The late Francis Crick, one of Britain's most famous scientists, won the Nobel Prize in Physiology or Medicine in 1962. He is best known for his discovery, jointly with James Watson and Maurice Wilkins, of the double helix structure of DNA, though he also made important contributions in understanding the genetic code and was exploring the basis of consciousness in the years leading up to his death in 2004.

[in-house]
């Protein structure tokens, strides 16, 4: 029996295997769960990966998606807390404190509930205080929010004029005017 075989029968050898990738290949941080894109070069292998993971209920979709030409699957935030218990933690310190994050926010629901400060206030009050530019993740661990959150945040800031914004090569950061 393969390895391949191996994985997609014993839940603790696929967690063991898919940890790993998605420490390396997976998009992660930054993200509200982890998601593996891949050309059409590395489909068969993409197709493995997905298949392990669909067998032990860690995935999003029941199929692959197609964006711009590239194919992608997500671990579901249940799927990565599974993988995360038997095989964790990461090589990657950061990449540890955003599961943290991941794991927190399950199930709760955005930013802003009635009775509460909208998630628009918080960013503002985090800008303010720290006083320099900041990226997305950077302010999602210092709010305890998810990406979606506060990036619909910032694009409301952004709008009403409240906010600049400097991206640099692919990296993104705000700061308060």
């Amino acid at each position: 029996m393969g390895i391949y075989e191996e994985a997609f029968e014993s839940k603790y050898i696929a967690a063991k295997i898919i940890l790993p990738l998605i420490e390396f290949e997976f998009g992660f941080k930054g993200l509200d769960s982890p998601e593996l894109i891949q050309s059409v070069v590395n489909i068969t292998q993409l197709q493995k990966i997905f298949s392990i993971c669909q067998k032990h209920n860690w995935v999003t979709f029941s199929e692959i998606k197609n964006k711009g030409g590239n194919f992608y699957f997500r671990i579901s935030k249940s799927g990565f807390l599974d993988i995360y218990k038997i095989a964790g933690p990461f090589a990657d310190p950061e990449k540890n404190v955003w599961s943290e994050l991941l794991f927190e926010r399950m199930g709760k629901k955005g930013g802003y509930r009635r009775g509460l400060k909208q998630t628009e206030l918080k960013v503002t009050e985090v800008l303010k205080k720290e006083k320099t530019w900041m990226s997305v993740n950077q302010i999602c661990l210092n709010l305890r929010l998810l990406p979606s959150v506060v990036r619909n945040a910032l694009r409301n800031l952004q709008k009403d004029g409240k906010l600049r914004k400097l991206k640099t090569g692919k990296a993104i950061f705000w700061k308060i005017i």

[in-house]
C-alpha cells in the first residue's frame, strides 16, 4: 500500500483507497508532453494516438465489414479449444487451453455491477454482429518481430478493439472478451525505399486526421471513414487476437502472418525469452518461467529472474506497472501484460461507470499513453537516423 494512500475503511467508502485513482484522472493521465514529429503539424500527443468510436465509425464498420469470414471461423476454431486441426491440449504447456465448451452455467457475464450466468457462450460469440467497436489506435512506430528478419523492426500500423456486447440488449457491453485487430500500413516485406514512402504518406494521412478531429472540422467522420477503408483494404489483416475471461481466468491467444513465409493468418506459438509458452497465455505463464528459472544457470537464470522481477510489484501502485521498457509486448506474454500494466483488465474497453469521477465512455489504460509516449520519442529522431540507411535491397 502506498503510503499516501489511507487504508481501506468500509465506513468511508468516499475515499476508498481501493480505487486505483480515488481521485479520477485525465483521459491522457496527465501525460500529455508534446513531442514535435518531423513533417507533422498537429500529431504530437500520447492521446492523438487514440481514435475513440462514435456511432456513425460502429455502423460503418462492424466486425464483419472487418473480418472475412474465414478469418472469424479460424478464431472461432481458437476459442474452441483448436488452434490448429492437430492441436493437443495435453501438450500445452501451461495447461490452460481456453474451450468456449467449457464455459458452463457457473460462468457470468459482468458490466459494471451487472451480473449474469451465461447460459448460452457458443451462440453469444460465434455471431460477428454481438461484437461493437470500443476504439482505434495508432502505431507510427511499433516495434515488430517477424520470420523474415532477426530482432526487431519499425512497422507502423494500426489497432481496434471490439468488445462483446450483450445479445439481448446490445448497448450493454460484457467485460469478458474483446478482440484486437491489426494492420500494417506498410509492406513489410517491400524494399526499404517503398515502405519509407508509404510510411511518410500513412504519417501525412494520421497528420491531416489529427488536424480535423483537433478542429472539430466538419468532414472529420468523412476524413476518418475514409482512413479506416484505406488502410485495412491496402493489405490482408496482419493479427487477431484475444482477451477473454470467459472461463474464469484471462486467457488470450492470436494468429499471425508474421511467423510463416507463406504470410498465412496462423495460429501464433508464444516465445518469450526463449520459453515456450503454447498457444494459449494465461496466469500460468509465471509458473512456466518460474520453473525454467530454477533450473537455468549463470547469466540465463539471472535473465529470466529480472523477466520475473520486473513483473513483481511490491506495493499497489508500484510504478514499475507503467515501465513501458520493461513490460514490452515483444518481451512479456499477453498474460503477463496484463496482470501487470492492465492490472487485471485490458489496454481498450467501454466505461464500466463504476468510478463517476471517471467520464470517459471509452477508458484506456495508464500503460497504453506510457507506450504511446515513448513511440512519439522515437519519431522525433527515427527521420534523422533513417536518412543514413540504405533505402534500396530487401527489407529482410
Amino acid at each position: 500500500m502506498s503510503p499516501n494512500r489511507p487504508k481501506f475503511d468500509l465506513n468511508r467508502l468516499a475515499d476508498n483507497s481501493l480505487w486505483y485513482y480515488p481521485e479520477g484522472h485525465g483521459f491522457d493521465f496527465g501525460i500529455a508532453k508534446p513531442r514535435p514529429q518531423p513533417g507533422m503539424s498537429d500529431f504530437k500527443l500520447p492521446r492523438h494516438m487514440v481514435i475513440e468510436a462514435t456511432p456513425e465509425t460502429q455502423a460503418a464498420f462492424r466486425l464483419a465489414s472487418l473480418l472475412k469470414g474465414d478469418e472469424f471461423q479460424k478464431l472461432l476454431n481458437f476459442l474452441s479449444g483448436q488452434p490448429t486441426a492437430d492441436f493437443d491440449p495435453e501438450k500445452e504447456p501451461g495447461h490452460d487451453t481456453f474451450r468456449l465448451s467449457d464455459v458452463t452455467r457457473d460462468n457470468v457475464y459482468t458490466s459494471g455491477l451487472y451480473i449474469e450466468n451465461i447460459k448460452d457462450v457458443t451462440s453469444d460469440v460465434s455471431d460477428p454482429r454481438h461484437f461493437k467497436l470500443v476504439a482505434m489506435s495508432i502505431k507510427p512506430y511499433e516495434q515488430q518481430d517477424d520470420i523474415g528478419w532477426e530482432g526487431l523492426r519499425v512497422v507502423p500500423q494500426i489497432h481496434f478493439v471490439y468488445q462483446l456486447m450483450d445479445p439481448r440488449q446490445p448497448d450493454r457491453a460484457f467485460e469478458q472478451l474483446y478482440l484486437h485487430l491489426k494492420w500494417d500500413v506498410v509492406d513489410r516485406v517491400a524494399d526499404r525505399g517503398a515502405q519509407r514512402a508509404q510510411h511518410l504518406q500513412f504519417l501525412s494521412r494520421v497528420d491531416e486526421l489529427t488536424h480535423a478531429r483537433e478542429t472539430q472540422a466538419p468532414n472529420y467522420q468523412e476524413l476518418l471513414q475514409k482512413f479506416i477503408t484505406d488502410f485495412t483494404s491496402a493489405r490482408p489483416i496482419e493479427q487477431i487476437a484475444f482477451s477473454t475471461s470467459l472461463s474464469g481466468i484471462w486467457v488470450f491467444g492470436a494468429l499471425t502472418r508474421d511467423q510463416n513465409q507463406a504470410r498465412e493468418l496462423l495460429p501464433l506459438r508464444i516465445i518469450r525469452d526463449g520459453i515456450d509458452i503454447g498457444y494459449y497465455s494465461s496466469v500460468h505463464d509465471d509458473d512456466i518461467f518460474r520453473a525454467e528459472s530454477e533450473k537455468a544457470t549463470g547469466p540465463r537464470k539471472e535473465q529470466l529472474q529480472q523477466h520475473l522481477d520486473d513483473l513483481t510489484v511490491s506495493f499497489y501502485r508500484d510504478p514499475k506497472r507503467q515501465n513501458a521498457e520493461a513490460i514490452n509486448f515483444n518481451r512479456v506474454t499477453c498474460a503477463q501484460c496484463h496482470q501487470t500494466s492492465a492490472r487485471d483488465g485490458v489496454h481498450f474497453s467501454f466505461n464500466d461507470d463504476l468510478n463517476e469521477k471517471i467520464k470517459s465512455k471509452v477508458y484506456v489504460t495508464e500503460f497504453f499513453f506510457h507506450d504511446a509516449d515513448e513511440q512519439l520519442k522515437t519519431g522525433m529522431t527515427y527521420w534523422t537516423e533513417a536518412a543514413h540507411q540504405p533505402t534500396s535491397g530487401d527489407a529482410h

The odd thing is, because we originally drew a turn and-a-half of DNA and because the model we built was not much more than the turn or so. Of course, we knew that it was an extremely long molecule, but I notice a number of people got the idea that that was the size of the DNA molecule. You know, there’s a… there’s a painting by Salvador Dalí, a great big painting in a bank called, I don't know, 'Deoxyribo-something or the other, homage to Watson and Crick', and it’s got bits of DNA in and they're all a turn and-a-half, I mean, it’s bizarre, you see. So one… one now tries when people do illustrations you try and tell them, you know, first of all please get it right-handed. If… you have to be careful because if you print a right-handed thing it becomes left-handed, so one Israeli stamp got it the wrong way around, I think. And the other thing is, make… try and draw it so… give the impression it’s a very, very, very long thing, like a piece of string as we say, a great big ball of string and that’s quite a short piece of DNA, just a ball of string. And so, it is a misunderstanding and it… it’s due to the fact that you don’t… if you want to build molecules where the atoms are a reasonable size then you don’t want to build things miles long because it's just… you want to get over the general features of the structure which you can see in quite short… short length of it, so….